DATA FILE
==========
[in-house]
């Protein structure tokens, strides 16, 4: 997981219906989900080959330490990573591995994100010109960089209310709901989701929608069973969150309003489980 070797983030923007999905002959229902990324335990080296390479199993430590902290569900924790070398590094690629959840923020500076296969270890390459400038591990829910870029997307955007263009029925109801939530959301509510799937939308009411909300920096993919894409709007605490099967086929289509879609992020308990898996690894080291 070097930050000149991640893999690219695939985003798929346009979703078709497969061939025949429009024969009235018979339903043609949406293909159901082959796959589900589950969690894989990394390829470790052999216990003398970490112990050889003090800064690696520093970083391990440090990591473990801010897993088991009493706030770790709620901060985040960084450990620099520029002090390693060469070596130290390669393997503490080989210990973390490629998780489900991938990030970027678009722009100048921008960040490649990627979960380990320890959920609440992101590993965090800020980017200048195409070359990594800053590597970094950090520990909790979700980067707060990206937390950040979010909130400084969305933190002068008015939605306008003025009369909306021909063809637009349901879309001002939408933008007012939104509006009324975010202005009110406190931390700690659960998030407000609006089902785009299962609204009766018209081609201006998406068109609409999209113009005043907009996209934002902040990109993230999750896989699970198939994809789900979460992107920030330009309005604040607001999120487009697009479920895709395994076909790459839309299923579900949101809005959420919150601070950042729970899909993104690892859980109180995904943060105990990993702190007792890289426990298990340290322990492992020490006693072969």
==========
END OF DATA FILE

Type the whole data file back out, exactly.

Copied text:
[in-house]
């Protein structure tokens, strides 16, 4: 997981219906989900080959330490990573591995994100010109960089209310709901989701929608069973969150309003489980 070797983030923007999905002959229902990324335990080296390479199993430590902290569900924790070398590094690629959840923020500076296969270890390459400038591990829910870029997307955007263009029925109801939530959301509510799937939308009411909300920096993919894409709007605490099967086929289509879609992020308990898996690894080291 070097930050000149991640893999690219695939985003798929346009979703078709497969061939025949429009024969009235018979339903043609949406293909159901082959796959589900589950969690894989990394390829470790052999216990003398970490112990050889003090800064690696520093970083391990440090990591473990801010897993088991009493706030770790709620901060985040960084450990620099520029002090390693060469070596130290390669393997503490080989210990973390490629998780489900991938990030970027678009722009100048921008960040490649990627979960380990320890959920609440992101590993965090800020980017200048195409070359990594800053590597970094950090520990909790979700980067707060990206937390950040979010909130400084969305933190002068008015939605306008003025009369909306021909063809637009349901879309001002939408933008007012939104509006009324975010202005009110406190931390700690659960998030407000609006089902785009299962609204009766018209081609201006998406068109609409999209113009005043907009996209934002902040990109993230999750896989699970198939994809789900979460992107920030330009309005604040607001999120487009697009479920895709395994076909790459839309299923579900949101809005959420919150601070950042729970899909993104690892859980109180995904943060105990990993702190007792890289426990298990340290322990492992020490006693072969």